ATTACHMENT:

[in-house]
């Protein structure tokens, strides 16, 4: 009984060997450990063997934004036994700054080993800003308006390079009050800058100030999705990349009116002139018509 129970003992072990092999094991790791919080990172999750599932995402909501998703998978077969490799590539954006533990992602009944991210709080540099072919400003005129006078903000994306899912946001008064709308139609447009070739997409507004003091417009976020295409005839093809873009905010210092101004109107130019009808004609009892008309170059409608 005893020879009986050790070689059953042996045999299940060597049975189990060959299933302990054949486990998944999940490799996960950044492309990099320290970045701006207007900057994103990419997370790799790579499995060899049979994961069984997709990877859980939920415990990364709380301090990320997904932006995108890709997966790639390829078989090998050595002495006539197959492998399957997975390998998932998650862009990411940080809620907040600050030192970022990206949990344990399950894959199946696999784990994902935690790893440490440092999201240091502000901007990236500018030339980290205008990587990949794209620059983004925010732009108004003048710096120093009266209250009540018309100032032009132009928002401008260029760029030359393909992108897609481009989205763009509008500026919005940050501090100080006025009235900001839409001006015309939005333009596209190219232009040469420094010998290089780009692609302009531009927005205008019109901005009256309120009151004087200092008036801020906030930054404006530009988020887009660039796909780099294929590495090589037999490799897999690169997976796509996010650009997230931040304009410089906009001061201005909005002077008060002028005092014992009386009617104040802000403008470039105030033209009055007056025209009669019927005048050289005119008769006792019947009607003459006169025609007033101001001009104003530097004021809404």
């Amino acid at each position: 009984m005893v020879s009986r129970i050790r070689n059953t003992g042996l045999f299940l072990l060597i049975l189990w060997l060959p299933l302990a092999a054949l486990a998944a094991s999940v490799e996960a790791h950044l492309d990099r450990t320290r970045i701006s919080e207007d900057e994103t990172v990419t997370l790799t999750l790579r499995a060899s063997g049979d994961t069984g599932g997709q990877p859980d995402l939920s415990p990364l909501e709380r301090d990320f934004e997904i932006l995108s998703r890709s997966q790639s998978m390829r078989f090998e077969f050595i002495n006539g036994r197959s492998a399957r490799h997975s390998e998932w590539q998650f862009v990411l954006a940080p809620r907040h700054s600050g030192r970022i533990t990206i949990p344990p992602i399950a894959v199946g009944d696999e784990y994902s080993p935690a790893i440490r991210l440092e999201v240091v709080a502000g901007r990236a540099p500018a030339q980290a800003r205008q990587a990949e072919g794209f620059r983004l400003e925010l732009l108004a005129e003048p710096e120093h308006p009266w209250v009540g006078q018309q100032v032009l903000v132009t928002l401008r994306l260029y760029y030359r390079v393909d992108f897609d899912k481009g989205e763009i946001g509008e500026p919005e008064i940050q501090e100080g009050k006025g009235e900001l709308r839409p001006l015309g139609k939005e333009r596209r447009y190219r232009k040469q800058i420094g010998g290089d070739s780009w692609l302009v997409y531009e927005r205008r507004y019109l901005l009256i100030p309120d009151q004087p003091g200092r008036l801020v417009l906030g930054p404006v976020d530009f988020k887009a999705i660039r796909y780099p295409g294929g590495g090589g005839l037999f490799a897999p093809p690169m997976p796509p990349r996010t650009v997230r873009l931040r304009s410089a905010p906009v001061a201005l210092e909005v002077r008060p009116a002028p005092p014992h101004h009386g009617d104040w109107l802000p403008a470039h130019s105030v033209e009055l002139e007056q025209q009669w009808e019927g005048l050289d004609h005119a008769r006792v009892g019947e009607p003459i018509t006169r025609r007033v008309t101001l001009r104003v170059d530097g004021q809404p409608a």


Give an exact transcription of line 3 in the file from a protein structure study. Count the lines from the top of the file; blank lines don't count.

């Amino acid at each position: 009984m005893v020879s009986r129970i050790r070689n059953t003992g042996l045999f299940l072990l060597i049975l189990w060997l060959p299933l302990a092999a054949l486990a998944a094991s999940v490799e996960a790791h950044l492309d990099r450990t320290r970045i701006s919080e207007d900057e994103t990172v990419t997370l790799t999750l790579r499995a060899s063997g049979d994961t069984g599932g997709q990877p859980d995402l939920s415990p990364l909501e709380r301090d990320f934004e997904i932006l995108s998703r890709s997966q790639s998978m390829r078989f090998e077969f050595i002495n006539g036994r197959s492998a399957r490799h997975s390998e998932w590539q998650f862009v990411l954006a940080p809620r907040h700054s600050g030192r970022i533990t990206i949990p344990p992602i399950a894959v199946g009944d696999e784990y994902s080993p935690a790893i440490r991210l440092e999201v240091v709080a502000g901007r990236a540099p500018a030339q980290a800003r205008q990587a990949e072919g794209f620059r983004l400003e925010l732009l108004a005129e003048p710096e120093h308006p009266w209250v009540g006078q018309q100032v032009l903000v132009t928002l401008r994306l260029y760029y030359r390079v393909d992108f897609d899912k481009g989205e763009i946001g509008e500026p919005e008064i940050q501090e100080g009050k006025g009235e900001l709308r839409p001006l015309g139609k939005e333009r596209r447009y190219r232009k040469q800058i420094g010998g290089d070739s780009w692609l302009v997409y531009e927005r205008r507004y019109l901005l009256i100030p309120d009151q004087p003091g200092r008036l801020v417009l906030g930054p404006v976020d530009f988020k887009a999705i660039r796909y780099p295409g294929g590495g090589g005839l037999f490799a897999p093809p690169m997976p796509p990349r996010t650009v997230r873009l931040r304009s410089a905010p906009v001061a201005l210092e909005v002077r008060p009116a002028p005092p014992h101004h009386g009617d104040w109107l802000p403008a470039h130019s105030v033209e009055l002139e007056q025209q009669w009808e019927g005048l050289d004609h005119a008769r006792v009892g019947e009607p003459i018509t006169r025609r007033v008309t101001l001009r104003v170059d530097g004021q809404p409608a």